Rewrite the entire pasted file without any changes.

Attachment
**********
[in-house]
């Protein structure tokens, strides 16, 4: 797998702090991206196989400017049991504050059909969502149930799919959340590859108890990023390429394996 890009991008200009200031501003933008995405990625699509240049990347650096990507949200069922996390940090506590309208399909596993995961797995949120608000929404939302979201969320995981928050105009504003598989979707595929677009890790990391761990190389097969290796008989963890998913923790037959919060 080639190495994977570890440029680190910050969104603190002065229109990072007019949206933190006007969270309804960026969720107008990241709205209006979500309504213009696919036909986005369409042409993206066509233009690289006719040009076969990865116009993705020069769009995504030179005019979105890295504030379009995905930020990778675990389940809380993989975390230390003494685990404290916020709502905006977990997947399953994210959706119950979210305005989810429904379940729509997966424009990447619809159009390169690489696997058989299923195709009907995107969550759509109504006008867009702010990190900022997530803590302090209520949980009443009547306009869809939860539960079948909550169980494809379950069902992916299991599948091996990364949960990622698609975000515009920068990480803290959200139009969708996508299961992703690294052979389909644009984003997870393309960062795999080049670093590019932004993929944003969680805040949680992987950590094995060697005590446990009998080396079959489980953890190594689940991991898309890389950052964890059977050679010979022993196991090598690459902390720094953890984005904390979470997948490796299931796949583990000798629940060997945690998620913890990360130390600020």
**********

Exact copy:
[in-house]
């Protein structure tokens, strides 16, 4: 797998702090991206196989400017049991504050059909969502149930799919959340590859108890990023390429394996 890009991008200009200031501003933008995405990625699509240049990347650096990507949200069922996390940090506590309208399909596993995961797995949120608000929404939302979201969320995981928050105009504003598989979707595929677009890790990391761990190389097969290796008989963890998913923790037959919060 080639190495994977570890440029680190910050969104603190002065229109990072007019949206933190006007969270309804960026969720107008990241709205209006979500309504213009696919036909986005369409042409993206066509233009690289006719040009076969990865116009993705020069769009995504030179005019979105890295504030379009995905930020990778675990389940809380993989975390230390003494685990404290916020709502905006977990997947399953994210959706119950979210305005989810429904379940729509997966424009990447619809159009390169690489696997058989299923195709009907995107969550759509109504006008867009702010990190900022997530803590302090209520949980009443009547306009869809939860539960079948909550169980494809379950069902992916299991599948091996990364949960990622698609975000515009920068990480803290959200139009969708996508299961992703690294052979389909644009984003997870393309960062795999080049670093590019932004993929944003969680805040949680992987950590094995060697005590446990009998080396079959489980953890190594689940991991898309890389950052964890059977050679010979022993196991090598690459902390720094953890984005904390979470997948490796299931796949583990000798629940060997945690998620913890990360130390600020």